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Weather with Bill Evans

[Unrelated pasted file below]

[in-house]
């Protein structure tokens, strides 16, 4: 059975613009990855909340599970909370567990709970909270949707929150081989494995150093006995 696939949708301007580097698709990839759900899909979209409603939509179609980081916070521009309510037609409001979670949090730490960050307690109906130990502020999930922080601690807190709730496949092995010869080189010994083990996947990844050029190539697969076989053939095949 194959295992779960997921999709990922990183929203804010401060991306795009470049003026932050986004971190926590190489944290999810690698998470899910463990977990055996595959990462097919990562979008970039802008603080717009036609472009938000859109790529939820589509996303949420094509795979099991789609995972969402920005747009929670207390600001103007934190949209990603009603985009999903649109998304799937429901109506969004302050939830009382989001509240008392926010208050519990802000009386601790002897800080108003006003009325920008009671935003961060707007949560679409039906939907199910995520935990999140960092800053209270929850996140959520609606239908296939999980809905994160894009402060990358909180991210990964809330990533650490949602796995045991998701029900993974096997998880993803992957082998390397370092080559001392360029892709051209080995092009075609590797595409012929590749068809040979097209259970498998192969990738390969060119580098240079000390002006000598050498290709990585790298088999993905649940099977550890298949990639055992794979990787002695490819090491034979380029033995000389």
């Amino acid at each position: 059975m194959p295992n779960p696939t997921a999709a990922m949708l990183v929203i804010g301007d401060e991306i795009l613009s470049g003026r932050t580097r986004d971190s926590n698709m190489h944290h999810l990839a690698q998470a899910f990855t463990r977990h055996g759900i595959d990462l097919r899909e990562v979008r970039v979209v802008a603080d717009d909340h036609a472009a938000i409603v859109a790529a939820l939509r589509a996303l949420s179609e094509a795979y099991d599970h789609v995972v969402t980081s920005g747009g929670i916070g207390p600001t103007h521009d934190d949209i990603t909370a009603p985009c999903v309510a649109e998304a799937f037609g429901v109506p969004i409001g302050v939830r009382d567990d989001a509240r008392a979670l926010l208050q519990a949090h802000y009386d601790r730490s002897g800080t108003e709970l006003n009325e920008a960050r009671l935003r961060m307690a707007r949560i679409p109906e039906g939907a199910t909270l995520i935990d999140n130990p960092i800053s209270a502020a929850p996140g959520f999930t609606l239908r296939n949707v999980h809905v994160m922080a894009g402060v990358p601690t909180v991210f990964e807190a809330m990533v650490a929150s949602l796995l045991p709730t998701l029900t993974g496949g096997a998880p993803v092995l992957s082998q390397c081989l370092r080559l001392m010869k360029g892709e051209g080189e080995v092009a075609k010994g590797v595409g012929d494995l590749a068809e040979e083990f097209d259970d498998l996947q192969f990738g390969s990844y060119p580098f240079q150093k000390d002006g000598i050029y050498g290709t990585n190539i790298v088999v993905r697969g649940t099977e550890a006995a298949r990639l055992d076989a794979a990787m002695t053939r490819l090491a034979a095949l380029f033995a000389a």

Good Day On This Thursday September 23, 2021 A cold front will be slowly moving eastward from central PA and central NY state to eastern PA near the NJ border by the start of the evening. During this time period, breezy SE flow continues across the local forecast region with widely scattered showers through the morning into early afternoon. By mid to late afternoon, numerous showers are expected towards NYC and locations north and west, while to the east, showers remain widely scattered. Also by mid to late afternoon, instability will be increasing in the so a few thunderstorms will be possible and will have in forecast as a slight chance. Any thunderstorms will be capable of producing heavy rain as airmass will be warm and humid. The heaviest of the showers will still be west of the forecast region by the start of the evening. Regarding the warm and humid airmass, precipitable waters will be increasing to around 2 inches for NYC, Nassau, SW CT and to the west through NE NJ and the Lower Hudson Valley. This precipitable water value will be well above the OKX sounding climatology`s 90th percentile for this time of year, which is just over 1.5 inches. Abundant clouds, breezy SE winds, and higher shower coverage will limit the high temperatures. Went with a consensus of raw model data and NBM, with highs ranging from the mid 70s to near 80. For tonight through Friday, the cold front approaches near and eventually moves across the region. Bulk of the rain expected within this time period with heavy rain likely at times. The precipitable water remains near 2 inches for the western half of the region and decreases slightly to near 1.8 inches for the eastern half of the region. There will be scattered embedded thunderstorms from time to time with elevated instability expected. Bulk shear from 0-6km above the ground increases to 25-35 kt so some thunderstorms could be severe with strong wind gusts. Also, there is indication within the HRRR for some updraft helicity within certain areas, particularly north and west of NYC so an isolated tornado will be possible. This is from the directional shear from southeast to more south within the low levels. Both the factors for heavy rain and severe thunderstorms are higher for western half of the region compared to the eastern half of the region. For NE NJ, Lower Hudson Valley, NYC, Nassau, SW CT, heavy showers and embedded thunderstorms expected from the evening into the first half of the overnight (00Z-07Z). For Suffolk and the rest of Southern CT, heavy showers and embedded thunderstorms expected (07Z- 14Z), although the intensity is forecast to be a little less with precipitable waters slightly decreasing as well as less bulk shear 0- 6km above the ground (20-25 kt). Specifically, looking at mesoscale models such as the HRRR, indicates potential for up to 1 inch per hour rates at times with shower developing and moving south to north across the region as the cold front slowly moves east. About 2 inches of rain is indicated to fall during a 3-4 hour period. Locally higher amounts of rain will be possible. Flash flood watch currently covers NE NJ, Lower Hudson Valley, NYC, Nassau and Southern Fairfield. The same heavy rain potential and quick accumulations seem also probable for Northern Fairfield so flash flood watch was expanded to include that additional zone. New Haven CT and Western Suffolk NY may also get some flash flooding but line of showers and embedded thunderstorms will be weakening as it moves across and felt any flash flooding would be more isolated in these zones so at this time left these zones out of the flash flood watch. In addition, HREF also indicates potential for one inch per hour rain rates and conveys ensemble max 3 hour precipitation that reaches 2 to 3 inches in locations within the western half of the forecast region. To the east, closer to 2 inches in 3 hours. HREF indicates very low chance (20 percent) for rain rates to exceed 1 inch per hour. For mid to late Friday afternoon, instability will have shift east of the region as will the higher precipitable waters of 1.7 to 1.8 inches. This will be coincident with the eastward movement across the region of the cold front. Shower intensity will be trending lower and thunderstorm chances will diminish. Outside of Eastern Long Island and Southeast Connecticut where showers will linger into the late afternoon, mainly dry conditions are expected to the west mid to late Friday afternoon. For Friday night, high pressure builds in from the west. Surface winds become more westerly in the evening, then more northerly overnight. Dry conditions are expected with negative vorticity advection in the mid levels. Clouds are expected to decrease. For Saturday, a longwave trough approaches from the west with high pressure at the surface weakening across the region. Some height falls at 500mb with some positive vorticity advection will allow for some more cloud development. Light northerly surface flow in the morning will become more variable in the afternoon with sea breeze circulations likely to develop. Mainly dry conditions are expected. Lows tonight consensus of raw model data from upper 50s north and west of NYC to lower 70s for Eastern Long Island and Southeast Connecticut where cold front will still be ahead of by daybreak Friday. For temperatures, lows tonight are a consensus of raw model data. They range from upper 50s north and west of NYC to lower 70s for Eastern Long Island and Southeast Connecticut where cold front will still be ahead of by daybreak Friday. Highs Friday are a blend of NBM and consensus of MOS with highs in the low to mid 70s. NBM and CONSMOS blend was used for lows Friday night and highs Saturday which will be near normal. Showers may linger across eastern LI and SE CT for the first half of Saturday night as the cold front will be slow to shift east. High pressure meanwhile slowly builds in from the west. An upper trough axis approaches Saturday night and shifts through during Sunday. The cyclonic flow aloft will promote some cumulus development, but that appears to be the extent of it as moisture looks too limited for precipitation. Another weak upper level trough moves through, but this looks to be mainly south of the area, and not associated with any precipitation. The ECMWF and Canadian models show a cut off low that becomes semi- permanent Monday night over southeast Canada which is due to a weak low developing along the old frontal boundary, while the GFS pushes this low east of the area. This is leading to disagreement among the global models through the mid week period. Timing and placement differences are shown regarding longwave-troughing and shortwave energy reaching the Northeast and Mid-Atlantic and the resulting surface features. It currently appears that a cold front, surface trough, or even a developing low pressure system moves through during Tuesday night or Wednesday. Despite the spread in solution, all models are showing some precipitation in some portion of the area. Temperatures will be within a few degrees of normal through the long term period, with relatively low humidity levels. Tight pressure gradient sets up between offshore high and low pressure approaching from the west with associated cold front. SE winds increase to 15 to 20 kt today with gusts in the 25 to 30 kt range for all waters. For Friday, SCA remains just for the ocean with lingering higher seas as pressure gradient weakens with cold front moving across and weakening. Sub-SCA conditions on all waters is expected Friday night through Saturday. Winds remain below 25 kt from Saturday night onward, though occasional gusts to 25 kt are possible on the eastern ocean zone Sunday night. Waves will remain below 5 ft through Saturday night. Waves build to 5 ft again on the ocean Sunday into Sunday night as a west-southwest to west flow increases. Waves diminish Monday. Flash flooding possible this afternoon for locations north and west of NYC and for NYC, NE NJ, Lower Hudson Valley and SW CT tonight. Minor flooding possible farther east across Suffolk County on Long Island and New Haven through New London CT, particularly in low lying and poor drainage areas for overnight tonight into Friday morning. No hydrologic concerns Friday night through next Tuesday. A high risk for the development of rip currents continues today and likely through Friday as well for the ocean beaches. Long period swells from the southeast will allow for ocean seas to remain in the range of 4 to 6 ft during this time.